As the nuclear arms race exploded in the 1980s, a group of U.S. religious pacifists used radical nonviolence to intervene. Armed with hammers, they broke into military facilities to pound on missiles and pour blood on bombers, enacting the prophet Isaiah’s vision: “Nations shall beat their swords into plowshares and their spears into pruning hooks.” Calling themselves the Plowshares movement, these controversial activists received long prison sentences; nonetheless, their movement grew and expanded to Europe and Australia. In this book, Sharon Erickson Nepstad documents the emergence and international diffusion of this unique form of high-risk collective action. Drawing on in-depth interviews, original survey research, and archival data, Nepstad explains why some Plowshares groups have persisted over time while others have struggled or collapsed. Comparing the U.S. movement with less successful Plowshares groups overseas, Nepstad reveals how decisions about leadership, organization, retention, and cultural adaptations influence movements’ long-term trajectories.
1. Challenges and trajectories; 2. Historical development of the U.S. Plowshares Movement; 3. Tactical legitimation and the theology of resistance; 4. Sustaining commitment; 5. Death of a charismatic leader; 6. Intermittent resistance: the German, Dutch, and Australian Plowshares Movements; 7. Internal tensions and implosion: the Swedish Plowshares Movement; 8. Witnessing or winning? The British Plowshares Movement; 9. From failed attempts to persistent resistance: understanding divergent movement trajectories.
2009 Winner, Outstanding Book Award of the Peace, War, and Social Conflict Section, American Sociological Association
“This original and intensely compelling study breaks new ground in the study of the emergence and international spread of religious radical activism. A sophisticated exploration of how emotion, moral principles, and personal ties bring people into high-risk activism and what sustains them over time.”
-Kathleen Blee, University of Pittsburgh
“Starting in the United States, small groups of religious people attacked weapons of mass destruction with small hammers and their own blood. Sharon Nepstad tells the compelling story of how this movement spread around the world, adapting different forms depending upon the religious and political setting. She gives voice to these activists, but rather than simply turning then into heroes or cranks, she explains the roots of their sustained activism. She convincingly shows how a sort of religious faith, even the faith of atheists, allows people to continue their efforts despite significant shifts in political opportunity. This is a fascinating book, essential for anyone who wants to make sense of long term political commitment in hard times.”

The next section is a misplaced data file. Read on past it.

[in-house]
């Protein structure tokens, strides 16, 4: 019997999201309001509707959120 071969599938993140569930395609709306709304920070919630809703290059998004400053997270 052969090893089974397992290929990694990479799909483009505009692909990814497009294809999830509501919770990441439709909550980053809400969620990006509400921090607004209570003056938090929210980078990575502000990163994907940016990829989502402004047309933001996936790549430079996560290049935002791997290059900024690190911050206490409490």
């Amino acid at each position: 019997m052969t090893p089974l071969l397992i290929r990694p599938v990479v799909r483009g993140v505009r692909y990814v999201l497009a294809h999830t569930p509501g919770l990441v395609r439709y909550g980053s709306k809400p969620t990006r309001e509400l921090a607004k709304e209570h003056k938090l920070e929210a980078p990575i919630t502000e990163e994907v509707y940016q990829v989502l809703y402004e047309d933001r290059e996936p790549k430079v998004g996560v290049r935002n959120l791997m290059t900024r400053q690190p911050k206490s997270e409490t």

-David S. Meyer, University of California at Irvine
“This is a wonderful read. Theoretically sophisticated, insightful in its conclusions about why some movements endure,Religion and War Resistance in the Plowshares Movement is also a fascinating account of people whose activism is, to many, enigmatic. In Nepstad's fine rendering, religious pacifists' determination to act without concern for the consequences, indeed, their eager contemplation of arrest and conviction, become not strange but admirable.”
-Francesca Polletta, University of California at Irvine
"As a whole, the book offers an in-depth examination of the US Plowshares movement throughout history and a comparative analysis of divergent pathways that the international Plowshare movements took. In addition, she extends her analysis by offering a compelling and theoretically informed discussion of movement trajectories over time." -Canadian Journal of Sociology
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'Established by Peter Maurin and Dorothy Day in the early 1930s, The Catholic Worker Movement is a Christian movement dedicated to nonviolence and simple living. Over 130 Catholic Worker communities exist in the United States where "houses of hospitality" care for the homeless. The Joe Hill House of hospitality (which closed in 1968) in Salt Lake City, Utah featured an enormous twelve feet by fifteen foot mural of Jesus Christ and Joe Hill.
The Catholic Worker Movement has consistently protested against war and violence for over seven decades. Many of the leading figures in the movement have been both anarchists and pacifists.'
• Ciaron O'Reilly explains what the Catholic Worker Ploughshares do to US Military Planes parked in Ireland...
• Ciaron O'Reilly's Speech at Pine Gap US Spy Base (Australia)